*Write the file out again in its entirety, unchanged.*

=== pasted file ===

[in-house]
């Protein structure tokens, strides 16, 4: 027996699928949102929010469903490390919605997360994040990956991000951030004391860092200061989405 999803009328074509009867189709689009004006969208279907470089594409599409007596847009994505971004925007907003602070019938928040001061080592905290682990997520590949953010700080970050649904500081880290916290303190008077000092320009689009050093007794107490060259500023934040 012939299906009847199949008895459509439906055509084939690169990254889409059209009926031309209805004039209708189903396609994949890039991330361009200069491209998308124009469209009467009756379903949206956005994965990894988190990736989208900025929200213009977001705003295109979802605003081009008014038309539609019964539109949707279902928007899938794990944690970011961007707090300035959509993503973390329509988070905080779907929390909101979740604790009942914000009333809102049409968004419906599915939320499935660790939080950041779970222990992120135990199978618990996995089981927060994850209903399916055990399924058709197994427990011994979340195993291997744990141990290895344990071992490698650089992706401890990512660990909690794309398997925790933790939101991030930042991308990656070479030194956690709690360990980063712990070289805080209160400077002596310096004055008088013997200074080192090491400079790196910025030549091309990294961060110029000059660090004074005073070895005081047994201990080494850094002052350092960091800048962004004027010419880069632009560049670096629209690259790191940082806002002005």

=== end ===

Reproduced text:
[in-house]
């Protein structure tokens, strides 16, 4: 027996699928949102929010469903490390919605997360994040990956991000951030004391860092200061989405 999803009328074509009867189709689009004006969208279907470089594409599409007596847009994505971004925007907003602070019938928040001061080592905290682990997520590949953010700080970050649904500081880290916290303190008077000092320009689009050093007794107490060259500023934040 012939299906009847199949008895459509439906055509084939690169990254889409059209009926031309209805004039209708189903396609994949890039991330361009200069491209998308124009469209009467009756379903949206956005994965990894988190990736989208900025929200213009977001705003295109979802605003081009008014038309539609019964539109949707279902928007899938794990944690970011961007707090300035959509993503973390329509988070905080779907929390909101979740604790009942914000009333809102049409968004419906599915939320499935660790939080950041779970222990992120135990199978618990996995089981927060994850209903399916055990399924058709197994427990011994979340195993291997744990141990290895344990071992490698650089992706401890990512660990909690794309398997925790933790939101991030930042991308990656070479030194956690709690360990980063712990070289805080209160400077002596310096004055008088013997200074080192090491400079790196910025030549091309990294961060110029000059660090004074005073070895005081047994201990080494850094002052350092960091800048962004004027010419880069632009560049670096629209690259790191940082806002002005």